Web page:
Rookie DTs Will Sutton, Ego Ferguson earn boffo early reviews
BY ADAM L. JAHNS Staff Reporter July 31, 2014 8:57PM
Updated: July 31, 2014 9:15PM
BOURBONNAIS — All the fast-paced sparring with skills-development coach Joe Kim after practice leaves its marks — literally — on rookie defensive tackles Will Sutton and Ego Ferguson.
There are bruised forearms, fingers that sting and rough hands.
“We call him ‘Master,’ ” Sutton said during Bears training camp at Olivet Nazarene University. “He’s a black belt, so when it comes to hands [work], he gets excited. The hat goes backward, and it’s go time.”
All of it goes into helping Sutton and Ferguson master their crafts for the NFL’s cutthroat trenches. The duo is the future of the defensive line, but also its depth for the 2014 season. Their efforts in the line’s rotation are as critical as first-round pick Kyle Fuller’s development at cornerback.
“They brought us here because they felt like we could do something,” Sutton said.
Their differences make them stronger.
Sutton, a third-round pick from Arizona State, is a flashy, two-time Pac-12 defensive player of the year who meets the athletic criteria for the three-technique tackle spot.
Ferguson, a second-rounder from LSU, has the makeup to be a block-eating nose tackle who overpowers through leverage and brute strength.
“My personal belief is that they’re going to play in this league for a long time,” defensive tackle Jeremiah Ratliff said. “You have a prototypical [one-technique tackle] and three right there.”
Ferguson and Sutton have made sure to fill their minds with every piece of advice that Ratliff, Jared Allen, Lamarr Houston, Stephen Paea and others provide.
“I probably ask Jay Ratliff a thousand questions a day,” Ferguson said.
There have been only six practices — four in pads — but Ferguson and Sutton have earned the attention of the offensive line.
Guard Matt Slauson said Ferguson shows up on film as “very aggressive.” But his frequent battles with Sutton have left an impression.
“His mental side of the game I am very impressed with,” Slauson said. “The things that he picks up about what I do, now I have to change my whole game for him.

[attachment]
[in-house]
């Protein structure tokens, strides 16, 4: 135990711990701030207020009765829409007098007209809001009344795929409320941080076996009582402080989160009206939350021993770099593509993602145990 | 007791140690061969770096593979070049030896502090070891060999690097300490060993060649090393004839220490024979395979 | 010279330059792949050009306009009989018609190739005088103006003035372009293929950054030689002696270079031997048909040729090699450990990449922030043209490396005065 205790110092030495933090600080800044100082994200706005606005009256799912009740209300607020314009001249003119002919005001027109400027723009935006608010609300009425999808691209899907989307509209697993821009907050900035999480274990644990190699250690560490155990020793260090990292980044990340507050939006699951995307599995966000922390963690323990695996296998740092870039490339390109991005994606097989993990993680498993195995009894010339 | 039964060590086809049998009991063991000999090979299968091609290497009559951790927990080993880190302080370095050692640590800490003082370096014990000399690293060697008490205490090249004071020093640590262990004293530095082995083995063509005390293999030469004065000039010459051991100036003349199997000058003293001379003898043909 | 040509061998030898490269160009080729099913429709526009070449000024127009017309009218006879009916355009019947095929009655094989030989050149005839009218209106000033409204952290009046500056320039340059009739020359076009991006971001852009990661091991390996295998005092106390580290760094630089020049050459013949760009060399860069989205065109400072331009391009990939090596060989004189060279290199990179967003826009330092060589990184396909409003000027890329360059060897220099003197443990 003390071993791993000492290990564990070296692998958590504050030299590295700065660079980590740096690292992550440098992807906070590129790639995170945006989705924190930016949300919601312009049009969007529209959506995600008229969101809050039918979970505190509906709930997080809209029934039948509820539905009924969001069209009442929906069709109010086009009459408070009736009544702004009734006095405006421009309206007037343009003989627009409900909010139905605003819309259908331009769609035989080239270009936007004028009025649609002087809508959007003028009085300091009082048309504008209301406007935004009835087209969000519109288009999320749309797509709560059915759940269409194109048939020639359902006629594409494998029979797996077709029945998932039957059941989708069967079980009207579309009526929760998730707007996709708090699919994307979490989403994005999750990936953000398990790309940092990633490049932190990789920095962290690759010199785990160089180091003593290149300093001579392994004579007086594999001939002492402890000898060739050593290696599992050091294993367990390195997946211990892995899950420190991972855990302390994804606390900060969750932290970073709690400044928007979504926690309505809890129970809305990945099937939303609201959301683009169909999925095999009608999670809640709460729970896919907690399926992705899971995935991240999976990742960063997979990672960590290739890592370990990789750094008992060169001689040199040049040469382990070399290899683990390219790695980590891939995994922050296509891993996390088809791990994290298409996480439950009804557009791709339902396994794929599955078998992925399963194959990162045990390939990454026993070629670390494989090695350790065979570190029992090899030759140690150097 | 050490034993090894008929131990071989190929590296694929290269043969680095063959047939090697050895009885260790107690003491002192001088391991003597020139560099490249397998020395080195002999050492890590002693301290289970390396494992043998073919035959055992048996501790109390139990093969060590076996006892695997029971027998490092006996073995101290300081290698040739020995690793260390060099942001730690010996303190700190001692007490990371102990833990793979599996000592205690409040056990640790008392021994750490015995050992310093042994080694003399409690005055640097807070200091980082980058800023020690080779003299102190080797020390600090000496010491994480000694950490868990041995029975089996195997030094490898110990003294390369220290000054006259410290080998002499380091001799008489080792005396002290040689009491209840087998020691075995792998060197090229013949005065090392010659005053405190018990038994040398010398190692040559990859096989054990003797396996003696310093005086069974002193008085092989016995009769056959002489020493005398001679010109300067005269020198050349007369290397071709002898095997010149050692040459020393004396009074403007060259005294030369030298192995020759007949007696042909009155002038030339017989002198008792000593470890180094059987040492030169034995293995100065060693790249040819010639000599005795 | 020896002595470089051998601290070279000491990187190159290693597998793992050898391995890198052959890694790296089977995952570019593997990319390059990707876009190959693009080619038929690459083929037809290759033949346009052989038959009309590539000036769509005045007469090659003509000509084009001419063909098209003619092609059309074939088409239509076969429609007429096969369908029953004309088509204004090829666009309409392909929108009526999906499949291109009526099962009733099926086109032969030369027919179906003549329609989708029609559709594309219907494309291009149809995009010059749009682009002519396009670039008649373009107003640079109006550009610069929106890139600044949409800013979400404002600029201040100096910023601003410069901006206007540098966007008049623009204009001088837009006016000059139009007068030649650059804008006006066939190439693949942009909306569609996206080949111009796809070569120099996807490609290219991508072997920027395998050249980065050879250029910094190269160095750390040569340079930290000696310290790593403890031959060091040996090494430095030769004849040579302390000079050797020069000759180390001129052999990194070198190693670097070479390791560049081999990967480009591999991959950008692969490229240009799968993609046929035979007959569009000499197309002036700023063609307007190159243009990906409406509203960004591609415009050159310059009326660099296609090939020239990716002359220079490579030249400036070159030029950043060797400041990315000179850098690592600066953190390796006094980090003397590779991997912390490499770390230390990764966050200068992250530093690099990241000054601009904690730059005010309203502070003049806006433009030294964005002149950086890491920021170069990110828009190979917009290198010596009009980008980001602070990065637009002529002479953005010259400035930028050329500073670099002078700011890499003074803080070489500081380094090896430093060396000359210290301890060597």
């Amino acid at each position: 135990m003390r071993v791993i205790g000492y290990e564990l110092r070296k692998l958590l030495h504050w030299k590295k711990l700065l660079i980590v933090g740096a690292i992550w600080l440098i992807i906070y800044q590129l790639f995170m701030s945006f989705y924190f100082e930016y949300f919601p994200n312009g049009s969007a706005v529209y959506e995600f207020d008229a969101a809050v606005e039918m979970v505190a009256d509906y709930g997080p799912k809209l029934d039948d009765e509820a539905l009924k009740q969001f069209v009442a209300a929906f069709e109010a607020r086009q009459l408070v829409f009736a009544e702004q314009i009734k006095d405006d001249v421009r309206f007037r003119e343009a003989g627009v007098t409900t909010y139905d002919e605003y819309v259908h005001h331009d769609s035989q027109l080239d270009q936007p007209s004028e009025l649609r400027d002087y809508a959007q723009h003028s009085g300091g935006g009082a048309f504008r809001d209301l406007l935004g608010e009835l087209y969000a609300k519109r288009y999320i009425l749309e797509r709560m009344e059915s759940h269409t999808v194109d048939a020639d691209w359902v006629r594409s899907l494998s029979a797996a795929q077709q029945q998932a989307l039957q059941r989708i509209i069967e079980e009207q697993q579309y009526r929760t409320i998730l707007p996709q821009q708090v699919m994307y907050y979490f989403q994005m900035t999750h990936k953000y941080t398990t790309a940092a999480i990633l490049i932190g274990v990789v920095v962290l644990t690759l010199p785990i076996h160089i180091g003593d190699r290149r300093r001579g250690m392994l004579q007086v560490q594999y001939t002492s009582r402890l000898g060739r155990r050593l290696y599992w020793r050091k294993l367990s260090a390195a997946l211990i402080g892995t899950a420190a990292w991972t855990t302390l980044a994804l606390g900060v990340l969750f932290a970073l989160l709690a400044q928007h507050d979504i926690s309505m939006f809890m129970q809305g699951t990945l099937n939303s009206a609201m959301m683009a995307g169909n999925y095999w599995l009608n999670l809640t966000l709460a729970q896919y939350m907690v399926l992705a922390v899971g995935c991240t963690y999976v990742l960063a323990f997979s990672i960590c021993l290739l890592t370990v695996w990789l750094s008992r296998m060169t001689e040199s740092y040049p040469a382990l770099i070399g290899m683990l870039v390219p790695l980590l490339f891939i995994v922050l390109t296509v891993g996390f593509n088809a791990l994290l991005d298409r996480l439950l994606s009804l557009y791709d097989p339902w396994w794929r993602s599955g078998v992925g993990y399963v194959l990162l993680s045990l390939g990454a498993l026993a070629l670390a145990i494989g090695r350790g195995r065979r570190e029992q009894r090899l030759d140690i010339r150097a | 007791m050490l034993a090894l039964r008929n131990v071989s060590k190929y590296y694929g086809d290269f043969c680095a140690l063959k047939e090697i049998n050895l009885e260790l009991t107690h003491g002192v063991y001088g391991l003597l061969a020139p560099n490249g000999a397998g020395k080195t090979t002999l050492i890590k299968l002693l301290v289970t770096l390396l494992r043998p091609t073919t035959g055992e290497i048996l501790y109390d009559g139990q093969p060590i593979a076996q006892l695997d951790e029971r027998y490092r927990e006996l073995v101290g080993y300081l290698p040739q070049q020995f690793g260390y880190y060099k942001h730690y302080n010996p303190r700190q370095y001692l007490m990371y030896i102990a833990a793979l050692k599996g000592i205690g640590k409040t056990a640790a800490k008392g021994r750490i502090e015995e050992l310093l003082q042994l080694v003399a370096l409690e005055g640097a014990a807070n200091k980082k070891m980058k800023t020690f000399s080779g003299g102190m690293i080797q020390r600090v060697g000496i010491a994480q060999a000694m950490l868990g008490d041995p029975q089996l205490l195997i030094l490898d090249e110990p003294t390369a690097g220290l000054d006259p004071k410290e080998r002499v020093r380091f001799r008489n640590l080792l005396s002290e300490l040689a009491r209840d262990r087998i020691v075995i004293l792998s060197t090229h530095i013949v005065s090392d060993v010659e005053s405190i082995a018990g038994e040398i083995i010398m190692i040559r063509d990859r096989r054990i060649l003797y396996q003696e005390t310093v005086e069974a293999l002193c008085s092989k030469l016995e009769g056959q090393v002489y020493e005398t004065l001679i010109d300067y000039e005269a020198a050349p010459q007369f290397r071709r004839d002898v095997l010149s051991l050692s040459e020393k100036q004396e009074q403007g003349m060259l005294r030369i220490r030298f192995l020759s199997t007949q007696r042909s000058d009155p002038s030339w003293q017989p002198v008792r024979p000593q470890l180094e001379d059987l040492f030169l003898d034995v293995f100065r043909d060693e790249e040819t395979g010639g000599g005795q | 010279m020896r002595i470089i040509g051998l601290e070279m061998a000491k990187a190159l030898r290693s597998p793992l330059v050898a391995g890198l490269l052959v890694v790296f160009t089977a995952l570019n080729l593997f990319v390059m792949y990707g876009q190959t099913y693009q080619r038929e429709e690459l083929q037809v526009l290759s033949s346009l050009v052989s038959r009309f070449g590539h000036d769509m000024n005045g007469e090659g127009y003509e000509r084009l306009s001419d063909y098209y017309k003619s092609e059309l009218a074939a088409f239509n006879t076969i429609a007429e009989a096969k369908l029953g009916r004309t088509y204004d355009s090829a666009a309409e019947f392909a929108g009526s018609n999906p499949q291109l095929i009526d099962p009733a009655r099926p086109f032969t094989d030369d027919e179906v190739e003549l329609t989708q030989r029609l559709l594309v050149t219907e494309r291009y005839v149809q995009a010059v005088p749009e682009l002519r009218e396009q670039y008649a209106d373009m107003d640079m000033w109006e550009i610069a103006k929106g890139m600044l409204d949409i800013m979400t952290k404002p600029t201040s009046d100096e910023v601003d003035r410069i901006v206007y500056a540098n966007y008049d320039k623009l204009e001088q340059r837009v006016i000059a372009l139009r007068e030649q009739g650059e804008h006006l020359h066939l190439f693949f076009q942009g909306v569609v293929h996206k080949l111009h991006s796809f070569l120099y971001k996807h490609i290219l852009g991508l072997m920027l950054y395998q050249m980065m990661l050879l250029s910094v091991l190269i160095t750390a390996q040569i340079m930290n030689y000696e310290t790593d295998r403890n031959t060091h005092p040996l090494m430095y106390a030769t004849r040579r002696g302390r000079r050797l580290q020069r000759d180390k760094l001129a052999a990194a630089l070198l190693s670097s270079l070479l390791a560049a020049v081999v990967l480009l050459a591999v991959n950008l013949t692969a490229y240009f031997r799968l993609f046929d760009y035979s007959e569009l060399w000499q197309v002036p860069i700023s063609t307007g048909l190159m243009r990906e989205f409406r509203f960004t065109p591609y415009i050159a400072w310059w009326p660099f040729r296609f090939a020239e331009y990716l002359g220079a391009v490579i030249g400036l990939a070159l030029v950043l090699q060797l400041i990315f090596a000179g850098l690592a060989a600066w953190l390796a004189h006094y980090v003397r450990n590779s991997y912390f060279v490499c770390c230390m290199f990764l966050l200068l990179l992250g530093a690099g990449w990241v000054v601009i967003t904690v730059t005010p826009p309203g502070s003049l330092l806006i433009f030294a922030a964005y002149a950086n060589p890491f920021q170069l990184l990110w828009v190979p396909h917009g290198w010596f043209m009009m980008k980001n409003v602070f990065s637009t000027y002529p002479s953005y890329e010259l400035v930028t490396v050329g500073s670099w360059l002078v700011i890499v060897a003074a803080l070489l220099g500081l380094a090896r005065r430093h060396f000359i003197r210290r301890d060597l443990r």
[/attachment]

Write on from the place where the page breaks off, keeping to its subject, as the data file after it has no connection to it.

“A lot of times you go against a rookie and you’re like, ‘Ah, I can just take a normal set because I know he doesn’t know a lot.’ But that worked for a day. He’s changed everything, and now I’ve got to change. It’s awesome.”
The rookie duo doesn’t lack for personality. If you need a laugh, Ferguson is your guy.
“He tells a lot of funny jokes,” Sutton said.
If you’re looking to dance, Sutton has the moves.
“He brings that West Coast swagger,” Ferguson said. “He likes to dance, and he’s always saying, ‘For sure.’ Those are his favorite words.”
Sutton and Ferguson are nearly inseparable, sharing a bond that has blossomed since the NFL Scouring Combine. Their dorm rooms are next to each other’s, and each acts as an alarm clock for the other. They go over film and walk to meetings together. Sutton teaches Ferguson pass-rush moves, and Ferguson helps Sutton with his techniques against the run.
“We act like we’ve known each other for years,” Sutton said.
“It takes a lot of pressure off of you,” Ferguson said.
Defensive line coach Paul Pasqualoni would be happy to hear they’re leaning on each other because, he said, “This is too hard to try to do all by yourself.”
But more trials await.
“We’re working into the second half of this thing,” coach Marc Trestman said. “Will they know their assignments? Where will the mental errors be? Will they have the energy to be able to continue to move forward?”
So far so good.
“Both of those new guys,” Slauson said, “with the complement of [Ratliff] and Stephen will be very, very good.”